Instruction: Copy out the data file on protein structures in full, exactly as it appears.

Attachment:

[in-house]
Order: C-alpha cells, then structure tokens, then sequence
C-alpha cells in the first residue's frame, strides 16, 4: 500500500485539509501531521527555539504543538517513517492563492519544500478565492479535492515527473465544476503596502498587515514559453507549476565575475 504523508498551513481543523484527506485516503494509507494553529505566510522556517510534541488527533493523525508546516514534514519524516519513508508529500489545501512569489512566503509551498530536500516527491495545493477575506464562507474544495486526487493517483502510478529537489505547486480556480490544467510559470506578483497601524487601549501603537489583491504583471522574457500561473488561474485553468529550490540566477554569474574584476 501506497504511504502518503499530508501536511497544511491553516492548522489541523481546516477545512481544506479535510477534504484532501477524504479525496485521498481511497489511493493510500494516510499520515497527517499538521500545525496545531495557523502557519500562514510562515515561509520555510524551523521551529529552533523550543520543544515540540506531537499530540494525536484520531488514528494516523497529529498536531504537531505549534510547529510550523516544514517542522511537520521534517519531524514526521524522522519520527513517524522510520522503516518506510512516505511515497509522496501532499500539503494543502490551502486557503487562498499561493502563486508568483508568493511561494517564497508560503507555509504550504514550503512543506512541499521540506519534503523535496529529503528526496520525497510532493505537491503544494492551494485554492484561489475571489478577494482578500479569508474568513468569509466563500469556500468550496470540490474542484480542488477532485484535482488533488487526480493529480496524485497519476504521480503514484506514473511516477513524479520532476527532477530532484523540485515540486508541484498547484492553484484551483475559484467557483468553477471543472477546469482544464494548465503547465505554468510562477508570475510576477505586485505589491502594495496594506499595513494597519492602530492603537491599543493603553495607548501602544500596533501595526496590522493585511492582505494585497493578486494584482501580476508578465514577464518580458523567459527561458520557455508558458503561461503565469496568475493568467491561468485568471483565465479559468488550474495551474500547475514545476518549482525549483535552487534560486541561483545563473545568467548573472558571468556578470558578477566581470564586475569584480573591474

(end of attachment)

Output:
[in-house]
Order: C-alpha cells, then structure tokens, then sequence
C-alpha cells in the first residue's frame, strides 16, 4: 500500500485539509501531521527555539504543538517513517492563492519544500478565492479535492515527473465544476503596502498587515514559453507549476565575475 504523508498551513481543523484527506485516503494509507494553529505566510522556517510534541488527533493523525508546516514534514519524516519513508508529500489545501512569489512566503509551498530536500516527491495545493477575506464562507474544495486526487493517483502510478529537489505547486480556480490544467510559470506578483497601524487601549501603537489583491504583471522574457500561473488561474485553468529550490540566477554569474574584476 501506497504511504502518503499530508501536511497544511491553516492548522489541523481546516477545512481544506479535510477534504484532501477524504479525496485521498481511497489511493493510500494516510499520515497527517499538521500545525496545531495557523502557519500562514510562515515561509520555510524551523521551529529552533523550543520543544515540540506531537499530540494525536484520531488514528494516523497529529498536531504537531505549534510547529510550523516544514517542522511537520521534517519531524514526521524522522519520527513517524522510520522503516518506510512516505511515497509522496501532499500539503494543502490551502486557503487562498499561493502563486508568483508568493511561494517564497508560503507555509504550504514550503512543506512541499521540506519534503523535496529529503528526496520525497510532493505537491503544494492551494485554492484561489475571489478577494482578500479569508474568513468569509466563500469556500468550496470540490474542484480542488477532485484535482488533488487526480493529480496524485497519476504521480503514484506514473511516477513524479520532476527532477530532484523540485515540486508541484498547484492553484484551483475559484467557483468553477471543472477546469482544464494548465503547465505554468510562477508570475510576477505586485505589491502594495496594506499595513494597519492602530492603537491599543493603553495607548501602544500596533501595526496590522493585511492582505494585497493578486494584482501580476508578465514577464518580458523567459527561458520557455508558458503561461503565469496568475493568467491561468485568471483565465479559468488550474495551474500547475514545476518549482525549483535552487534560486541561483545563473545568467548573472558571468556578470558578477566581470564586475569584480573591474